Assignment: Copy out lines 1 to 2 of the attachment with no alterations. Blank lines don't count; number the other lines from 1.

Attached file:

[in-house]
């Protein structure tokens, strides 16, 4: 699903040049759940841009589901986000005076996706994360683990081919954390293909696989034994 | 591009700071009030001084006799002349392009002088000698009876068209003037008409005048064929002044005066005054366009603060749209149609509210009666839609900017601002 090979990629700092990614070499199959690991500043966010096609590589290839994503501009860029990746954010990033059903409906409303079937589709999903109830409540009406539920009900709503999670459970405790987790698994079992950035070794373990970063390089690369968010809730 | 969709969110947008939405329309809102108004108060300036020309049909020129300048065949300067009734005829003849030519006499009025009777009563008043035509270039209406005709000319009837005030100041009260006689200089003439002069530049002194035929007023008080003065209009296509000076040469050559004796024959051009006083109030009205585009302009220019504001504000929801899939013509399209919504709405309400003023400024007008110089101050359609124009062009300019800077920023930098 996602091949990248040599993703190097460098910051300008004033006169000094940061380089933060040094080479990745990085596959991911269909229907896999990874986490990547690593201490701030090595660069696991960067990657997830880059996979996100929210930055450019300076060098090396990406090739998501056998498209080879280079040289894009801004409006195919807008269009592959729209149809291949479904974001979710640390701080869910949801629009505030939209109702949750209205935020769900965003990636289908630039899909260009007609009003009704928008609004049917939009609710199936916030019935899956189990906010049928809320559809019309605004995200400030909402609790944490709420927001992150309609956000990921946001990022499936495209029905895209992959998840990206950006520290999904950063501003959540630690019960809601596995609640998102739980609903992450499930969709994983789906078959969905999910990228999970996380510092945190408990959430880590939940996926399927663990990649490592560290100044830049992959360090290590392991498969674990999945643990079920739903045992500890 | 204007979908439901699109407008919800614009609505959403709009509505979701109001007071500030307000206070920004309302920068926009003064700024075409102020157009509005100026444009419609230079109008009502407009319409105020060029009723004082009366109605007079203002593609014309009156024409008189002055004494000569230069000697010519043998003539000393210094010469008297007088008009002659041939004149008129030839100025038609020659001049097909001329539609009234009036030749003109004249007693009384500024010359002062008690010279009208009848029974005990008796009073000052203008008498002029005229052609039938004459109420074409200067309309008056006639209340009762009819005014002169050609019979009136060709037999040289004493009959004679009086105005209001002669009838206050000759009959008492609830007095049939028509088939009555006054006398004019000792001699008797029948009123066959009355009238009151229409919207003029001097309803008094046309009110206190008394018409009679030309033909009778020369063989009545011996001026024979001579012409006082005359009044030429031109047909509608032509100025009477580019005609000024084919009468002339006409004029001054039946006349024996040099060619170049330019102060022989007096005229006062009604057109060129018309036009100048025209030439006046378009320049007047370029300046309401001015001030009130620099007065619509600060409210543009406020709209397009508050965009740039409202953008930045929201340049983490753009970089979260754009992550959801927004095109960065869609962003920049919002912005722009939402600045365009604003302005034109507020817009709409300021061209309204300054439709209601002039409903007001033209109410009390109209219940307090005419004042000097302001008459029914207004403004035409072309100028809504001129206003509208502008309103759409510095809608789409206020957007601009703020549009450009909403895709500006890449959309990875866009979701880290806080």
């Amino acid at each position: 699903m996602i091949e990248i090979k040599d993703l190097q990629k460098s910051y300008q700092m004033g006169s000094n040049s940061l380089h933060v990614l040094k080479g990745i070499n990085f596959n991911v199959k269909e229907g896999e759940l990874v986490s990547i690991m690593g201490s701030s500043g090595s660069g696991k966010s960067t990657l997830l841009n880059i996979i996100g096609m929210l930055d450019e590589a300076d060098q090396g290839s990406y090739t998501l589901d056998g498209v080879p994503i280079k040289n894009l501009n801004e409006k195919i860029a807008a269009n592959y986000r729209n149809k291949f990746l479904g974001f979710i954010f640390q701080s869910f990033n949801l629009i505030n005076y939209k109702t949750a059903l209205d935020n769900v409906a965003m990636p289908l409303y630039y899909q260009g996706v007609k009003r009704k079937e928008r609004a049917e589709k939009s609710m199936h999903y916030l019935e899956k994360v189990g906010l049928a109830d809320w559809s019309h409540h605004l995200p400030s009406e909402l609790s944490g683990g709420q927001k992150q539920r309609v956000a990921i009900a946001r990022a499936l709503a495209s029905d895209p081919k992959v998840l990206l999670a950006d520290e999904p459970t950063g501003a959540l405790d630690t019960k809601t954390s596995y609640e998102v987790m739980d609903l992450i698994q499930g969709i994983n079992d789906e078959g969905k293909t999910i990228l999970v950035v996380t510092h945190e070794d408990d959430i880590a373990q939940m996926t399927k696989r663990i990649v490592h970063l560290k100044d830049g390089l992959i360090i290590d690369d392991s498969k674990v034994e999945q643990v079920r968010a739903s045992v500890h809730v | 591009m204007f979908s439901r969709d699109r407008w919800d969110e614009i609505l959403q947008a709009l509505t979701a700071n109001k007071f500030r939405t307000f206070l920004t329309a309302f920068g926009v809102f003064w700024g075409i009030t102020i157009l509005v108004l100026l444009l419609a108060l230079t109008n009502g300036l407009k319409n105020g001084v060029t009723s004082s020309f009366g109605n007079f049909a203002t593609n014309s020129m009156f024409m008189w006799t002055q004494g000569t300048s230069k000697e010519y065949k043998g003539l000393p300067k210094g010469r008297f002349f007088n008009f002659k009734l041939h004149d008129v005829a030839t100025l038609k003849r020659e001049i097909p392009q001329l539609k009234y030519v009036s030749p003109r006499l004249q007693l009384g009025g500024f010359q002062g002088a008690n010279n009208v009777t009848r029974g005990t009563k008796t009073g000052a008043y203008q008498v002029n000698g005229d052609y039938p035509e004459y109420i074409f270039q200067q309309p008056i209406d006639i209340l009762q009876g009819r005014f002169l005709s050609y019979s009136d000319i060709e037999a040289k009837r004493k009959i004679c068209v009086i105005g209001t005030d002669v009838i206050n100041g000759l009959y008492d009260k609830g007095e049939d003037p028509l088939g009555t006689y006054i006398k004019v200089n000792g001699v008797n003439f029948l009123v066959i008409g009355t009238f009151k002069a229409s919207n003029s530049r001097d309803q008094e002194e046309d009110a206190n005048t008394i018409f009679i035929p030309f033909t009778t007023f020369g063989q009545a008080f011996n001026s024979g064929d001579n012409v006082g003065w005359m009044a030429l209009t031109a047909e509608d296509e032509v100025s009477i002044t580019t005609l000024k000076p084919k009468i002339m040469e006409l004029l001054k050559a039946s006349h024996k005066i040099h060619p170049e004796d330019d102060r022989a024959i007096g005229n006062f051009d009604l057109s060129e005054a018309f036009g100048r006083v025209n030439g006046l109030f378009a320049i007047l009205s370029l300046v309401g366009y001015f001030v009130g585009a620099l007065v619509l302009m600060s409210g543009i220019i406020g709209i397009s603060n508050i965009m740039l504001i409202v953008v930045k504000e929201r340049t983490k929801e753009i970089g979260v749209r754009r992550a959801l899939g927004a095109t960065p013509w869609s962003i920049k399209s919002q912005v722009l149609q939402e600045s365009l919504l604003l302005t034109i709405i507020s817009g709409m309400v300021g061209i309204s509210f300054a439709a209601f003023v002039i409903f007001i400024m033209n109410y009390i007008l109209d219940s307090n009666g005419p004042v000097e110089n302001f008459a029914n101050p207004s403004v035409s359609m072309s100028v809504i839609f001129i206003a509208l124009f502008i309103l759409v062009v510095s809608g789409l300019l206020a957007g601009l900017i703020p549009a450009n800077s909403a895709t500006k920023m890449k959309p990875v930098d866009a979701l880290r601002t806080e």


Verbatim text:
[in-house]
């Protein structure tokens, strides 16, 4: 699903040049759940841009589901986000005076996706994360683990081919954390293909696989034994 | 591009700071009030001084006799002349392009002088000698009876068209003037008409005048064929002044005066005054366009603060749209149609509210009666839609900017601002 090979990629700092990614070499199959690991500043966010096609590589290839994503501009860029990746954010990033059903409906409303079937589709999903109830409540009406539920009900709503999670459970405790987790698994079992950035070794373990970063390089690369968010809730 | 969709969110947008939405329309809102108004108060300036020309049909020129300048065949300067009734005829003849030519006499009025009777009563008043035509270039209406005709000319009837005030100041009260006689200089003439002069530049002194035929007023008080003065209009296509000076040469050559004796024959051009006083109030009205585009302009220019504001504000929801899939013509399209919504709405309400003023400024007008110089101050359609124009062009300019800077920023930098 996602091949990248040599993703190097460098910051300008004033006169000094940061380089933060040094080479990745990085596959991911269909229907896999990874986490990547690593201490701030090595660069696991960067990657997830880059996979996100929210930055450019300076060098090396990406090739998501056998498209080879280079040289894009801004409006195919807008269009592959729209149809291949479904974001979710640390701080869910949801629009505030939209109702949750209205935020769900965003990636289908630039899909260009007609009003009704928008609004049917939009609710199936916030019935899956189990906010049928809320559809019309605004995200400030909402609790944490709420927001992150309609956000990921946001990022499936495209029905895209992959998840990206950006520290999904950063501003959540630690019960809601596995609640998102739980609903992450499930969709994983789906078959969905999910990228999970996380510092945190408990959430880590939940996926399927663990990649490592560290100044830049992959360090290590392991498969674990999945643990079920739903045992500890 | 204007979908439901699109407008919800614009609505959403709009509505979701109001007071500030307000206070920004309302920068926009003064700024075409102020157009509005100026444009419609230079109008009502407009319409105020060029009723004082009366109605007079203002593609014309009156024409008189002055004494000569230069000697010519043998003539000393210094010469008297007088008009002659041939004149008129030839100025038609020659001049097909001329539609009234009036030749003109004249007693009384500024010359002062008690010279009208009848029974005990008796009073000052203008008498002029005229052609039938004459109420074409200067309309008056006639209340009762009819005014002169050609019979009136060709037999040289004493009959004679009086105005209001002669009838206050000759009959008492609830007095049939028509088939009555006054006398004019000792001699008797029948009123066959009355009238009151229409919207003029001097309803008094046309009110206190008394018409009679030309033909009778020369063989009545011996001026024979001579012409006082005359009044030429031109047909509608032509100025009477580019005609000024084919009468002339006409004029001054039946006349024996040099060619170049330019102060022989007096005229006062009604057109060129018309036009100048025209030439006046378009320049007047370029300046309401001015001030009130620099007065619509600060409210543009406020709209397009508050965009740039409202953008930045929201340049983490753009970089979260754009992550959801927004095109960065869609962003920049919002912005722009939402600045365009604003302005034109507020817009709409300021061209309204300054439709209601002039409903007001033209109410009390109209219940307090005419004042000097302001008459029914207004403004035409072309100028809504001129206003509208502008309103759409510095809608789409206020957007601009703020549009450009909403895709500006890449959309990875866009979701880290806080």